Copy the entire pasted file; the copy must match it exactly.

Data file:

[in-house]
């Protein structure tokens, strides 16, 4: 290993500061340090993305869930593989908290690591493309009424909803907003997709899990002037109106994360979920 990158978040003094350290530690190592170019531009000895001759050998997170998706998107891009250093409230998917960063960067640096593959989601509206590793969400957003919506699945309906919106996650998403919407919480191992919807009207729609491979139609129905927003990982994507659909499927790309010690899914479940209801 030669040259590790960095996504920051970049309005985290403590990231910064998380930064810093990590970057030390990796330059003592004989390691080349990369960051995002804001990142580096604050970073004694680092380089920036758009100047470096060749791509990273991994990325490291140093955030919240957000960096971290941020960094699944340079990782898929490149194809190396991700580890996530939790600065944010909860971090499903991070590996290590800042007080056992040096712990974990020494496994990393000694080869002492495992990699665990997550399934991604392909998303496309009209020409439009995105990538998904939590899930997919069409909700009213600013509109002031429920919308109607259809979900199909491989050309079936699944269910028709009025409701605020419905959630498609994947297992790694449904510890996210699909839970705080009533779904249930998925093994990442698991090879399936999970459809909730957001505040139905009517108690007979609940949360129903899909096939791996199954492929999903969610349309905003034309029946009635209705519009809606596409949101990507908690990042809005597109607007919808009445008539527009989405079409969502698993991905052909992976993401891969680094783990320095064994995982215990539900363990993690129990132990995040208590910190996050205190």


[in-house]
């Protein structure tokens, strides 16, 4: 290993500061340090993305869930593989908290690591493309009424909803907003997709899990002037109106994360979920 990158978040003094350290530690190592170019531009000895001759050998997170998706998107891009250093409230998917960063960067640096593959989601509206590793969400957003919506699945309906919106996650998403919407919480191992919807009207729609491979139609129905927003990982994507659909499927790309010690899914479940209801 030669040259590790960095996504920051970049309005985290403590990231910064998380930064810093990590970057030390990796330059003592004989390691080349990369960051995002804001990142580096604050970073004694680092380089920036758009100047470096060749791509990273991994990325490291140093955030919240957000960096971290941020960094699944340079990782898929490149194809190396991700580890996530939790600065944010909860971090499903991070590996290590800042007080056992040096712990974990020494496994990393000694080869002492495992990699665990997550399934991604392909998303496309009209020409439009995105990538998904939590899930997919069409909700009213600013509109002031429920919308109607259809979900199909491989050309079936699944269910028709009025409701605020419905959630498609994947297992790694449904510890996210699909839970705080009533779904249930998925093994990442698991090879399936999970459809909730957001505040139905009517108690007979609940949360129903899909096939791996199954492929999903969610349309905003034309029946009635209705519009809606596409949101990507908690990042809005597109607007919808009445008539527009989405079409969502698993991905052909992976993401891969680094783990320095064994995982215990539900363990993690129990132990995040208590910190996050205190």